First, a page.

How A Remote Community Is Bringing Indigenous Songs And Dances Back To Life
"They weren’t just recording songs to have them sitting in an archive."
Ten years ago, elders in the community of Mowanjum in Australia's remote north-western corner were deeply concerned about a sharp decline in traditional Indigenous songs and dances.
There had once been more than 1,200 distinct dances and songs, known as junba, performed across the region. Dreamed by Indigenous composers, these songs told stories of country, spirits and ancestors.
But over time, they ebbed. In the late '90s there were about 70-80 distinct songs and dances practiced. By 2009 it had dwindled to just over 10.
"The elders were saying, the young people aren’t involved, we need to find a way to make junba strong," said Sally Treloyn.
Treloyn, an ethnomusicologist who has worked with Mowanjum elders since 1999, is co-director of the Research Unit for Indigenous Arts and Cultures at the University of Melbourne.
She is also part of the Junba Project, which has been working for 10 years to reinvigorate the songs and dances among young people.
Mowanjum, a community of about 300 people, is on Nyikina country and home to people from three different language groups: Ngarinyin, Worrorra, and Wunambal.
The community was hit with a wave of youth suicides in the early 2010s, which coincided with the early days of the Junba Project.
"It became a project that wasn’t about getting songs and dances back, but getting kids back, getting them healthy by getting them involved in junba," Treloyn said.
The project, funded by the Australian Research Council, is wide ranging and involves teaching kids songs and dances, using new technology to engage them, and partnering with local community groups to embed junba into daily routines.
The project has used audio and video recordings and photos of junba dating back to 1938, including collaborations between elders and researchers in the '60s, and between Treloyn herself and elders 20 years ago.
"They weren’t just recording songs to have them sitting in an archive. They were recording songs to have them available to this generation today," Treloyn said.
Pete O'Connor, 24, teaches dances to young Aboriginal kids in Mowanjum and surrounding Kimberley communities.
From video footage of his grandfathers dancing, O'Connor was able to learn the dance and pass it on to the next generation of kids.
"It’s been really inspiring for myself to be able to teach these kids," he said. "It boosts my confidence. Before I wasn’t really confident in myself. When I dance traditional dance, it’s like, nobody can judge me when I do that dance."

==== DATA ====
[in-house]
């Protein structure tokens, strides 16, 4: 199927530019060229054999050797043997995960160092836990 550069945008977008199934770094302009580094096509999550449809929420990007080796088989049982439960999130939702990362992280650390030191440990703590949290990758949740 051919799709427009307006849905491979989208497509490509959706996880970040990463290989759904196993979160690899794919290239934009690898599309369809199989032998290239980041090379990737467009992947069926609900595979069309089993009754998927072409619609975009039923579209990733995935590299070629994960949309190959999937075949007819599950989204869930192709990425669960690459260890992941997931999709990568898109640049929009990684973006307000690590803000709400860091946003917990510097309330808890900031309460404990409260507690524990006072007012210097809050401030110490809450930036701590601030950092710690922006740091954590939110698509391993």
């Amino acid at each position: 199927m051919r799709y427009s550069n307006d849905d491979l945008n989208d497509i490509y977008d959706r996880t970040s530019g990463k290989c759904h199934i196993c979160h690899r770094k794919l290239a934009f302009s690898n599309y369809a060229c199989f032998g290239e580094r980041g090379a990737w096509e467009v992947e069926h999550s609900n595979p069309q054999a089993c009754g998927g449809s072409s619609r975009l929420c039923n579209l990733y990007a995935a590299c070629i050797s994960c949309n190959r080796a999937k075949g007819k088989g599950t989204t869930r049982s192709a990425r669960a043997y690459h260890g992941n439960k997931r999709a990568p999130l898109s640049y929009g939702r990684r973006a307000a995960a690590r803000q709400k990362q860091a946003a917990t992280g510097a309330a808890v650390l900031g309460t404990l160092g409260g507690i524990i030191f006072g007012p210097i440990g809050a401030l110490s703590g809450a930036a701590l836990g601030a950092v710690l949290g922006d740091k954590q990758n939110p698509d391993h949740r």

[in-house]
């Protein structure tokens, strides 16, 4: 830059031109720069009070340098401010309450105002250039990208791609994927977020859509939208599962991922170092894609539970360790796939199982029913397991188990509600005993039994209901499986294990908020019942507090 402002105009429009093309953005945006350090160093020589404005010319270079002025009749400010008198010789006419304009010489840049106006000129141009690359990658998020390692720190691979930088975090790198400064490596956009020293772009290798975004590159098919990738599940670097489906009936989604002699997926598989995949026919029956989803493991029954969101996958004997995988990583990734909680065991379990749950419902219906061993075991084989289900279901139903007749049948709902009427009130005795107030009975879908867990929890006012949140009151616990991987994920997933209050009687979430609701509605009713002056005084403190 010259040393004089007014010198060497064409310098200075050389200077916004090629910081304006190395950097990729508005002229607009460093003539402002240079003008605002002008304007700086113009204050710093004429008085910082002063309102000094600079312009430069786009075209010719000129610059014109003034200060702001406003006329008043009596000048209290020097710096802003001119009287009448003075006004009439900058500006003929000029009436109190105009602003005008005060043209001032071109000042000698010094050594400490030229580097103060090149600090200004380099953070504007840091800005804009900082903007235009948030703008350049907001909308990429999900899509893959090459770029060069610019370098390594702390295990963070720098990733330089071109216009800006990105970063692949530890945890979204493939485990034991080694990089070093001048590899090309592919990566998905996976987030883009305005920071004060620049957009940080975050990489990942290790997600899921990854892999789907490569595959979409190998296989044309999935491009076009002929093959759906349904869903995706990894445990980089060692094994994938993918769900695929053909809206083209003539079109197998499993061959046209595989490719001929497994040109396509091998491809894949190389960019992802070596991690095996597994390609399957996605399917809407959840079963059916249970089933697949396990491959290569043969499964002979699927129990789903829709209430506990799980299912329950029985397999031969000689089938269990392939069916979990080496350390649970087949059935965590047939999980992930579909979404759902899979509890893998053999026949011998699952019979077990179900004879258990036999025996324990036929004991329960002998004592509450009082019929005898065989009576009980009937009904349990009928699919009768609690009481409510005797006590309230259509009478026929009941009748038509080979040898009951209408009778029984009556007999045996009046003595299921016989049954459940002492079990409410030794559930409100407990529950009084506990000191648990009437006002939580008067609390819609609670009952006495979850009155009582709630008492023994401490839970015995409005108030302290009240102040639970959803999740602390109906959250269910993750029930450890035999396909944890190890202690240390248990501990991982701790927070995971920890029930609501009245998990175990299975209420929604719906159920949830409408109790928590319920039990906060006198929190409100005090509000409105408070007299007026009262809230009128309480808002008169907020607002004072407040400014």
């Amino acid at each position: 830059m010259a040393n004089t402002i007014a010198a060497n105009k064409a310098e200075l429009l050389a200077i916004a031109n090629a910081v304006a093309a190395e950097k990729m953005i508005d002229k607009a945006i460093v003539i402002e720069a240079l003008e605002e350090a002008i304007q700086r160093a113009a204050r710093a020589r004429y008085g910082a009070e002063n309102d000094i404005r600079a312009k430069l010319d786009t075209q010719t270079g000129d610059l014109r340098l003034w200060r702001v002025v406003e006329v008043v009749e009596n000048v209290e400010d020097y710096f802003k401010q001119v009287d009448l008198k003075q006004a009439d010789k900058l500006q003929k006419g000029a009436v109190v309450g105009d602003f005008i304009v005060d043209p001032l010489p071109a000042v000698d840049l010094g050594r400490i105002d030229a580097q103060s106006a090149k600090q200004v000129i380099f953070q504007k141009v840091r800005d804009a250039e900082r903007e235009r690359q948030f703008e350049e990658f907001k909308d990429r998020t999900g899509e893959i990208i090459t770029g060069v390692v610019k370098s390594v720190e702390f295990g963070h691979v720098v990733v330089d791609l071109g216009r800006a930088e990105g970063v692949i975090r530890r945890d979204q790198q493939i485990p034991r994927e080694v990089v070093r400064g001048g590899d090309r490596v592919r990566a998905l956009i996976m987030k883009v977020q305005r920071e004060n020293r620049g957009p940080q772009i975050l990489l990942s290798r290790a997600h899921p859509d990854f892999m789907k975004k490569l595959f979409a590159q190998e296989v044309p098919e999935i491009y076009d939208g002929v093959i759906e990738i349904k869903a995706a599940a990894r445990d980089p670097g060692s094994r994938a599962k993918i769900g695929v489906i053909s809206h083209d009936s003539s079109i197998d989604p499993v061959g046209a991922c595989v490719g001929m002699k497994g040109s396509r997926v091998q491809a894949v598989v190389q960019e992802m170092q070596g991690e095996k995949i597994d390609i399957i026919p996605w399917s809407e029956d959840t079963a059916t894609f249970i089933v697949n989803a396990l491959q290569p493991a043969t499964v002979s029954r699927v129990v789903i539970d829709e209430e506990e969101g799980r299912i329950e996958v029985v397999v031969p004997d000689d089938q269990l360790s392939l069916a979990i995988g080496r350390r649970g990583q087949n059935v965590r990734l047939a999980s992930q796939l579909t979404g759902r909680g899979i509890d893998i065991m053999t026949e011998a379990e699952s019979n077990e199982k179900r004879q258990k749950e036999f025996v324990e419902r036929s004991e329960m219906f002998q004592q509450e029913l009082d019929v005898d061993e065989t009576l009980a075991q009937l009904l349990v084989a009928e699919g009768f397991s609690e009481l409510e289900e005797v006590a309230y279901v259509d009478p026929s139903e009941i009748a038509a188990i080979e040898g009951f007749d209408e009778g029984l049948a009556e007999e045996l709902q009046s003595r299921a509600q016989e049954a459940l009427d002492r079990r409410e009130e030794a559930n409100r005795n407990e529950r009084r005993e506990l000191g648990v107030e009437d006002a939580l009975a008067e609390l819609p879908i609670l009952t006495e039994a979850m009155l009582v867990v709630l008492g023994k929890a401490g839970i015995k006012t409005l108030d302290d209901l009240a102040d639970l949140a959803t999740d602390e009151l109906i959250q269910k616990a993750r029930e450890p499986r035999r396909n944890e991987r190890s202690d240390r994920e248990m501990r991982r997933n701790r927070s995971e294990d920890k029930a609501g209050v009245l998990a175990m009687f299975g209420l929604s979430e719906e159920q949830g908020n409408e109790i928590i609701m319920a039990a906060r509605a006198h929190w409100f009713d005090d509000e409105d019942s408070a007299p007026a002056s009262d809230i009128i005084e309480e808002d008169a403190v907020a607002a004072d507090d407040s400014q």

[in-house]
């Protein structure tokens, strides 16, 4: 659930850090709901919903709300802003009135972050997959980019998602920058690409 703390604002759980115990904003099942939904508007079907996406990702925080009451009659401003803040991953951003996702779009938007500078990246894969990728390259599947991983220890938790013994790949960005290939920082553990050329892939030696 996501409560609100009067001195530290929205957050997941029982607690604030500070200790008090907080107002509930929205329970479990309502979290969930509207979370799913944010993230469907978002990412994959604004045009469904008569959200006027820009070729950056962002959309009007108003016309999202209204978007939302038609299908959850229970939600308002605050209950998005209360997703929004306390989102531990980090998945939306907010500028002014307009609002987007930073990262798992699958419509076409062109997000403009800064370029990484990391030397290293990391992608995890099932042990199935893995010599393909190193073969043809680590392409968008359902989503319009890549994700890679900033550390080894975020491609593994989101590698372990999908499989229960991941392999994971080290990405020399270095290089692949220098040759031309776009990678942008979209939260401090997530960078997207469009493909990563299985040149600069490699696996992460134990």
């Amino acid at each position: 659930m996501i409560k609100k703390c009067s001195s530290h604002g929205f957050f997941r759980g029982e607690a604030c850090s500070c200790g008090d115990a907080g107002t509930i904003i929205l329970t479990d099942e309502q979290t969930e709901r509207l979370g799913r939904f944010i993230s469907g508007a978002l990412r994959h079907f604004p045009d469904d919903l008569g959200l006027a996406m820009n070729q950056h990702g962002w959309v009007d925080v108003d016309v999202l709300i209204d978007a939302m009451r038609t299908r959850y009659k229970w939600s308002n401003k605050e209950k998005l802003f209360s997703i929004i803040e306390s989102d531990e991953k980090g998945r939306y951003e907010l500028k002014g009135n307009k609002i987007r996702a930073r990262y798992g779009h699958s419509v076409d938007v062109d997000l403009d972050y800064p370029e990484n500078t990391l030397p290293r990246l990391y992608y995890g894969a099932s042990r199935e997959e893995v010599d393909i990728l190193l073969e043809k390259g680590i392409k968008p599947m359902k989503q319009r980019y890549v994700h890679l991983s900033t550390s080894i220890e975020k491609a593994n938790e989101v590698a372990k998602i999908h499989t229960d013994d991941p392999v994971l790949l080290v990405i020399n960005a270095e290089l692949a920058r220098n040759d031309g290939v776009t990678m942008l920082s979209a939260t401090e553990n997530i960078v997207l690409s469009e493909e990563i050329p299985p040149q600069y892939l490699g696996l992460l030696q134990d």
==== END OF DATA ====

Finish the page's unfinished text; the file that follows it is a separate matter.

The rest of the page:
Elder Rona Charles told BuzzFeed News that elders had thought long and hard about how to reinvigorate and preserve this essential part of culture among young people.
"We thought, let’s get the teenagers doing interviews. Handling the iPads. Doing the iPads, the phones, doing interviews with senior people," Charles said.
"Everything, the ideas, all came from these young people. But [we're] engaging them with the modern technology now, compared to the old days."
The project also looks to embed junba in the school curriculum, using books and posters created by the young people of Mowanjum to make it more culturally friendly to young Aboriginal people.
“A lot of the kids here and in the community actually grow up, in early childhood, they’re feeling like they’re really good learners. Experts in their hunting, being on country," Treloyn said.
"Then when they hit the classroom it’s like a new concept of learning and suddenly they have the experience of, 'oh, I'm not such a good student'."
According to Treloyn, in the 10 years the project has been running, the number of songs and dances have doubled.
"There’s more singers, more dancers, the average age of singers and dancers has decreased," she said. “This means that instead of us just losing elders each year and the singing group getting older and smaller, it’s getting bigger and stronger."
Before, Treloyn said, there was a core group of four or five singers, elders aged in their 70s. "Now we’ve got 14 year olds, 15 year olds, singing really strongly," she said.
Ten years from now, Treloyn hopes the number of songs and dances could number 60.
At the Mowanjum Festival on Friday, the songs and dances taught to younger people will be on display — and also documented to be passed down again to future generations.
O'Connor has been dancing for eight years, and described the experience of performing junba as "like the spirit is coming into your body".
"It’s like a trance, you’re dancing that spirit. It’s right there with you in your dance," he said. "The connection to country comes to you when you dance, that story, and song and where it belongs and the people it belonged to."
It has also strengthened his relationship with community elders.
"When they see me they sing out, ‘oh you’re a good dancer’, you know?" he said. "I’m performing for them."